Healthy pumpkin breakfast cookies
These pumpkin breakfast cookies have saved me on more times than I can count. No matter how prepared we (think we) are, weekday mornings are inevitably a hustle. Between getting the kids up and ready, packing up lunches and snacks, and orchestrating our daily schedules, it’s rare that we have a take-your-time kind of morning. But if I have a stash of these cookies in the freezer, I can breathe easy. We can pull a few out for those “oh-crap-we-all-slept-late” breakfasts. Or I can stash them in the kids’ backpacks for a healthy school snack. (Don’t miss the video below!)
Pumpkin oatmeal cookies
The recipe was inspired by my banana breakfast cookies, which have been a longtime favorite around here. These spiced pumpkin cookies incorporate some of our favorite fall flavors while filling us up with oats, flax seeds and almond butter (see below for a nut-free option). Dried cranberries (or you could use cherries, raisins or currants) provide a sweet-tart chew. You can also add dark chocolate if you’d like, which we always do because who would ever say no to chocolate (hey, it’s good for brain health!). Plus, the girls think they’re getting away with some serious shenanigans when allowed to have cookies for breakfast or as a school snack! I often use Lily’s brand, which are sweetened with stevia.
Vegan pumpkin breakfast cookies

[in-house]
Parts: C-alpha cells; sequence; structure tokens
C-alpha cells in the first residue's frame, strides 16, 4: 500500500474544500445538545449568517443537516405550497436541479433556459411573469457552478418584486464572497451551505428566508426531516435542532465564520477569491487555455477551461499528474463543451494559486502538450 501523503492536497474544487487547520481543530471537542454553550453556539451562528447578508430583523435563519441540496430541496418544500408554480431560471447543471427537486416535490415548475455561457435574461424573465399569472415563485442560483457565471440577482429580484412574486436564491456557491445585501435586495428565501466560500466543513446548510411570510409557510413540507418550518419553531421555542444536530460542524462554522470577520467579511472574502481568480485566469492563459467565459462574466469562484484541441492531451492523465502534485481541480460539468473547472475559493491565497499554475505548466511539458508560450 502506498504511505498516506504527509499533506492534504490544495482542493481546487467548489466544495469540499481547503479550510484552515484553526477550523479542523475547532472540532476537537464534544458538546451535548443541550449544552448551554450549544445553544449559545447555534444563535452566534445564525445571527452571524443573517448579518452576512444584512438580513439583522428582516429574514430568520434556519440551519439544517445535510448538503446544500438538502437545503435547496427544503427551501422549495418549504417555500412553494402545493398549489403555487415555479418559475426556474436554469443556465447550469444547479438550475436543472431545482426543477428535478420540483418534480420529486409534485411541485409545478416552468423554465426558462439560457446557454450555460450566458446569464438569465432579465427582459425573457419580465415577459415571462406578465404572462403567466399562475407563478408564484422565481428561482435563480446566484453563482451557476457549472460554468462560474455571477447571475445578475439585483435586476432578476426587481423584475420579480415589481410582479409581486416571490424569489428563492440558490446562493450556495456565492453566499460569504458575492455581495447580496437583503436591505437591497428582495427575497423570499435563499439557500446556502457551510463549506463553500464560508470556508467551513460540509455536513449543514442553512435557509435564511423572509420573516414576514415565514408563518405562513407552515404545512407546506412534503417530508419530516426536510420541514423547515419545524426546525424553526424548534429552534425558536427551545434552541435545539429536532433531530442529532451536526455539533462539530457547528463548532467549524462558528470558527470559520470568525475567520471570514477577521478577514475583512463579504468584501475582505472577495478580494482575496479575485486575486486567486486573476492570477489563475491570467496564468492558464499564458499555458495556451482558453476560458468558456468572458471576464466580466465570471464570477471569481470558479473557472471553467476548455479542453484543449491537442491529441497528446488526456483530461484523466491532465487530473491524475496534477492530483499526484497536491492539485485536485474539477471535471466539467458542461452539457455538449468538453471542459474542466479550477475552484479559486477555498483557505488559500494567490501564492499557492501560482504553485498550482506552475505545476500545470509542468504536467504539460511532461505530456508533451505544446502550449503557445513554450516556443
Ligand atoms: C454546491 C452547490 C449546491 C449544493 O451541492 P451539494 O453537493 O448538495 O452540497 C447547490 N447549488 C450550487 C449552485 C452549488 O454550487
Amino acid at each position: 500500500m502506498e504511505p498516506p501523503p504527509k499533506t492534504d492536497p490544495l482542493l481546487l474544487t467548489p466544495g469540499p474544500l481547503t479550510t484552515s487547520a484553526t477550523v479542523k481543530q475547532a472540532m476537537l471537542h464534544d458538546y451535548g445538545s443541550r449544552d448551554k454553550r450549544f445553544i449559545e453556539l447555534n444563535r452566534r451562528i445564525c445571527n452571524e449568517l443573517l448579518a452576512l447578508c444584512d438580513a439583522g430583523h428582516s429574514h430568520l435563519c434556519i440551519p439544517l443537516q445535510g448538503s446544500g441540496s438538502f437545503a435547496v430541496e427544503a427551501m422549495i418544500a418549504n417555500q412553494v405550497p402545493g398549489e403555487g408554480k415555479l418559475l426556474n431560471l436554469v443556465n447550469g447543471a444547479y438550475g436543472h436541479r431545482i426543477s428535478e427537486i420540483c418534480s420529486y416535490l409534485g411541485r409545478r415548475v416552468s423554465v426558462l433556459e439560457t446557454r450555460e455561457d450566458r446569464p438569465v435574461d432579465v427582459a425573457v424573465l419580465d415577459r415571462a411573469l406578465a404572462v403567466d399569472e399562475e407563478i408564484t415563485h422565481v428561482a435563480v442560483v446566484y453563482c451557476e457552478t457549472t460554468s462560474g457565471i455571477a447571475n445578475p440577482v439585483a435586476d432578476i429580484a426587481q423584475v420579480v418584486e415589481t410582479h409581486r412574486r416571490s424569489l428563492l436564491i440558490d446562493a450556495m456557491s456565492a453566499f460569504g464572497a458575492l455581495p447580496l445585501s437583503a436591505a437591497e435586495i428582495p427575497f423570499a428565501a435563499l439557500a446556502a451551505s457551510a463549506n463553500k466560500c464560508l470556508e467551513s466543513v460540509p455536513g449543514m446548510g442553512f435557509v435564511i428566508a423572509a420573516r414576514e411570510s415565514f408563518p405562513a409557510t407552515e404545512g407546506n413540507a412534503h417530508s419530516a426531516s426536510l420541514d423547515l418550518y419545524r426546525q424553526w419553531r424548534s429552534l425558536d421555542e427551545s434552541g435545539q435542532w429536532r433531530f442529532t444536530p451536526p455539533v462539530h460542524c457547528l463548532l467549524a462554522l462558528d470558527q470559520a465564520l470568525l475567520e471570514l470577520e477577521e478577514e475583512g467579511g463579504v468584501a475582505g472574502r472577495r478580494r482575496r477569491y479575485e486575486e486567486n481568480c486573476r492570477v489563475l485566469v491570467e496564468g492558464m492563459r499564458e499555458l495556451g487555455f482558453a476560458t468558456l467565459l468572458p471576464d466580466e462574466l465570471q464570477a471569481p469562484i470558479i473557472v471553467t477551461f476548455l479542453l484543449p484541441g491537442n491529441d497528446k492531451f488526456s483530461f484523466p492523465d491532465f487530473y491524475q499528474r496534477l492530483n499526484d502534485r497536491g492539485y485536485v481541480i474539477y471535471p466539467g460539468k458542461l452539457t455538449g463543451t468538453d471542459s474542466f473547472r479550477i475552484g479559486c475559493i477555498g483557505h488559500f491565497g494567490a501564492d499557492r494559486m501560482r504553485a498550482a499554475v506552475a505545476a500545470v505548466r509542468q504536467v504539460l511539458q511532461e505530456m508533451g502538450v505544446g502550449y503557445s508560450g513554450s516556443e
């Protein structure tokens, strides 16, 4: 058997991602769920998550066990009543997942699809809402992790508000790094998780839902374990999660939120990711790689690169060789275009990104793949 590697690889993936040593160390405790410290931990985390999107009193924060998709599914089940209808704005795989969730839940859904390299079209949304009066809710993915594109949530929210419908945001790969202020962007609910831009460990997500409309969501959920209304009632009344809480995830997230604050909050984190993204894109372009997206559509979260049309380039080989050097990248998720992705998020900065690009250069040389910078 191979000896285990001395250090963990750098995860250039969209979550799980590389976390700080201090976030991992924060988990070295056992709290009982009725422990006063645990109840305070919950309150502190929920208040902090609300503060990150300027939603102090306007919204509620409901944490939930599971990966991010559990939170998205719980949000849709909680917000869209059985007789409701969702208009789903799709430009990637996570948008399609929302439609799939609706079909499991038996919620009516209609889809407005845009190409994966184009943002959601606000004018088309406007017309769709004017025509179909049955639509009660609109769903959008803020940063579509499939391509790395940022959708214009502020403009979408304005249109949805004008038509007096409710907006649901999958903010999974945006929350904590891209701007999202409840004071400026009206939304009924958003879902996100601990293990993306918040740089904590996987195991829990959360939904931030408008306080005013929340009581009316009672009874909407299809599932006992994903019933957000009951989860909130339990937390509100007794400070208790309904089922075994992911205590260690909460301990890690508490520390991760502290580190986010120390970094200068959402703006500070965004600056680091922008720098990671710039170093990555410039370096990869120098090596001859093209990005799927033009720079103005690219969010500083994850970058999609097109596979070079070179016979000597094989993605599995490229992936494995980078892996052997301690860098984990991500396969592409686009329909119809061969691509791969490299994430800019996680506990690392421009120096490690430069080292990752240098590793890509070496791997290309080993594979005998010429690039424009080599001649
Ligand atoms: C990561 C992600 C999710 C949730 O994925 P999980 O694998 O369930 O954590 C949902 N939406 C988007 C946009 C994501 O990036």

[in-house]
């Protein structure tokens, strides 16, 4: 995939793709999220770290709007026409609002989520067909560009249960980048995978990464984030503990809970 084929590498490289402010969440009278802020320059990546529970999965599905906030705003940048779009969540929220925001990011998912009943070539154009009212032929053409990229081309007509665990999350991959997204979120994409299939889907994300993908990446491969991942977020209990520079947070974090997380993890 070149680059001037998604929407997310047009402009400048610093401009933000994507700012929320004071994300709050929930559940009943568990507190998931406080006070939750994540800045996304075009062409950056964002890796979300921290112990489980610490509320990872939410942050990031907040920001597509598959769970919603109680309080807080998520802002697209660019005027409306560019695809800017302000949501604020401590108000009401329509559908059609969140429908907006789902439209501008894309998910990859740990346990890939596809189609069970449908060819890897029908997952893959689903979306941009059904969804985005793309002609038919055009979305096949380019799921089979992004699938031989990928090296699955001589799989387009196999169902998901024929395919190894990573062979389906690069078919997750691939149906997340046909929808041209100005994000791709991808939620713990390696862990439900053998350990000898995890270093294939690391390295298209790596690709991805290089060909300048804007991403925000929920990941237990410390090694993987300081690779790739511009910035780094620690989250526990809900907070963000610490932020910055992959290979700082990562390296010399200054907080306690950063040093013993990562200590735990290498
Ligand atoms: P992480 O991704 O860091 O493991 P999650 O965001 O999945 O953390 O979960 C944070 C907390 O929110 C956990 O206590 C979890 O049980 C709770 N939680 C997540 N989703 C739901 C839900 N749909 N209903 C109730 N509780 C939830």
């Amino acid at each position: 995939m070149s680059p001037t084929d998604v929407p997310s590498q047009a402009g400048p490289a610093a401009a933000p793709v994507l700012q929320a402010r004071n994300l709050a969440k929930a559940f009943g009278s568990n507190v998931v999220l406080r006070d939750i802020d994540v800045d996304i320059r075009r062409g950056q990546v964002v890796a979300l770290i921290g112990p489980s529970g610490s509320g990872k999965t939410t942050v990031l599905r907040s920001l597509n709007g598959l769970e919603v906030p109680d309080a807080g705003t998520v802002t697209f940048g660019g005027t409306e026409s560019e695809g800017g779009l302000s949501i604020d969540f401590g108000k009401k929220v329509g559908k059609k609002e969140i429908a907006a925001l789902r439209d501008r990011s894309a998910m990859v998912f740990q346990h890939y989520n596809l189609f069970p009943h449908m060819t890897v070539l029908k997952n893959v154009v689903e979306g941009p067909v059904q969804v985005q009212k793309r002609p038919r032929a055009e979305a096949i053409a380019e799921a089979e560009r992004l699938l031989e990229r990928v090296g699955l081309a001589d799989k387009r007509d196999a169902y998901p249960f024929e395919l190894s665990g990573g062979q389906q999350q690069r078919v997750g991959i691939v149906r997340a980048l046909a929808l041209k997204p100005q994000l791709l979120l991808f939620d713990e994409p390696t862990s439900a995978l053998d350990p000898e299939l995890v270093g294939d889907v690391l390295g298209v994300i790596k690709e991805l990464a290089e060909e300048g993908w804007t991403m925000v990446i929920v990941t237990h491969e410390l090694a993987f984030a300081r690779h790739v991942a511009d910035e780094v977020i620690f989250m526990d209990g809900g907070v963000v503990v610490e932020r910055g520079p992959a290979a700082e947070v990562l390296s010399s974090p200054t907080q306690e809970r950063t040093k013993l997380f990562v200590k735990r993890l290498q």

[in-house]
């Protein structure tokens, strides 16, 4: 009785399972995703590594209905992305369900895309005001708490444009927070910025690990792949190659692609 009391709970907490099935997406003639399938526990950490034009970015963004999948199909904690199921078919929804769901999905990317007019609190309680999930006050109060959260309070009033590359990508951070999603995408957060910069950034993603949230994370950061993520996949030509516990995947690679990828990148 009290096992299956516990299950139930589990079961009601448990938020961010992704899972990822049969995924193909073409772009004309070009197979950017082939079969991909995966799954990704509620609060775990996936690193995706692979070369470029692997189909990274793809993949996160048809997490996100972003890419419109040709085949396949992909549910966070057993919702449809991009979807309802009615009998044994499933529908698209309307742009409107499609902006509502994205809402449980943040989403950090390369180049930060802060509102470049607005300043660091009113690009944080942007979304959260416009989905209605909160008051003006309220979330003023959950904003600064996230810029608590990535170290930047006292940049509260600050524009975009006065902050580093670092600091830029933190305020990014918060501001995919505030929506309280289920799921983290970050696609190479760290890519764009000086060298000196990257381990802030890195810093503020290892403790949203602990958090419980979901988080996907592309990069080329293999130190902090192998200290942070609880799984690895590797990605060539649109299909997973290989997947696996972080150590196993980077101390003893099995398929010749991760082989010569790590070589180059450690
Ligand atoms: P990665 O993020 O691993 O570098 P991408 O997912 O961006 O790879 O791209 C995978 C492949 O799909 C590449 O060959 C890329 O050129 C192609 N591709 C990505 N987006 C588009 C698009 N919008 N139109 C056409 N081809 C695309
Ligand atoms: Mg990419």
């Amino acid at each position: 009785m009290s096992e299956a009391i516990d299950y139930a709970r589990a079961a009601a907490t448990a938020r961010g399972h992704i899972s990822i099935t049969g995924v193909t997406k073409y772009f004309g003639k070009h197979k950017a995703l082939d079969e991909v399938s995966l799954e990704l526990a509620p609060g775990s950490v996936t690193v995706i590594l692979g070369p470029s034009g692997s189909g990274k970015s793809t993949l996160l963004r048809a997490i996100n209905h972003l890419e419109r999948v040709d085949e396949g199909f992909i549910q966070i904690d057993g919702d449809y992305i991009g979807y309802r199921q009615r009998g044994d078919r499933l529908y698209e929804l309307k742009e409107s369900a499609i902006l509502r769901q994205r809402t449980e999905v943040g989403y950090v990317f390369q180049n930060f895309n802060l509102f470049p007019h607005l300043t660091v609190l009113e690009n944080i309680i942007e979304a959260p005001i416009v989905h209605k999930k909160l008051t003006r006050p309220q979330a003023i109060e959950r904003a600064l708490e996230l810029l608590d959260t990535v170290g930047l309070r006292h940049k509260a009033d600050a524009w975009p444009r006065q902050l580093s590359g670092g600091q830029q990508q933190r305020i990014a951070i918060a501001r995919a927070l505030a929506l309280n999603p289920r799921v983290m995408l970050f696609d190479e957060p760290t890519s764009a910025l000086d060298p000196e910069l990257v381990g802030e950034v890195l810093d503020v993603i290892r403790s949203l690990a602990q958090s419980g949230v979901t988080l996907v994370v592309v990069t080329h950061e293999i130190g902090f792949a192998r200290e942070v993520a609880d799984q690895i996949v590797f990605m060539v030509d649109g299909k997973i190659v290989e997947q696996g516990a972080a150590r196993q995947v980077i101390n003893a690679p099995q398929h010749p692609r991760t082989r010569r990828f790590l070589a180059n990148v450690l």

Instead of using eggs to bind these cookies, they’re bound with either almond butter or sunflower seed butter. Opt for sunflower seed butter if there are any nut allergies in your house, or if your school is nut-free. You could also use cashew butter, but I would stay away from peanut butter, which has too strong of a flavor.
Breakfast cookies with pumpkin puree
I usually use canned pumpkin for these cookies, but if you have fresh pumpkin or squash puree, you can absolutely use it! A mix of ground cinnamon, ginger, nutmeg and cloves give them an incredible flavor and aroma.
This is an easy dump-and-stir recipe. First combine the oats, flaxseed and spices. In a separate bowl, mix together the wet ingredients and microwave them (or heat them on the stovetop) until smooth. Stir the wet ingredients into the dry ingredients and let the batter sit for 5 minutes to allow the oats to soften slightly. Then stir in the cranberries and chocolate chips. I use an ice cream scoop to easily scoop the batter onto the baking sheet before baking.
How long will the cookies keep?
You can store the cookies in the fridge for up to 1 week or freeze them for up to 3 months (or even longer!). The cookies can be eaten cold or you can reheat them in a toaster oven or regular oven until warmed through and crisp.
Substitutions you can make to this recipe:
- For a nut-free version, use sunflower seed butter. You can also use cashew butter in place of the almond butter, but stay away from peanut butter, which has too strong of a flavor.
- I use canned pumpkin puree in this recipe, but you could use fresh if you have it (or you could use butternut squash puree).
- Feel free to swap out the coconut oil for butter.
- Instead of dried cranberries, you can use dried cherries, raisins, dates or currants (or you can omit them altogether if you prefer!).
Tips for making this pumpkin breakfast cookie recipe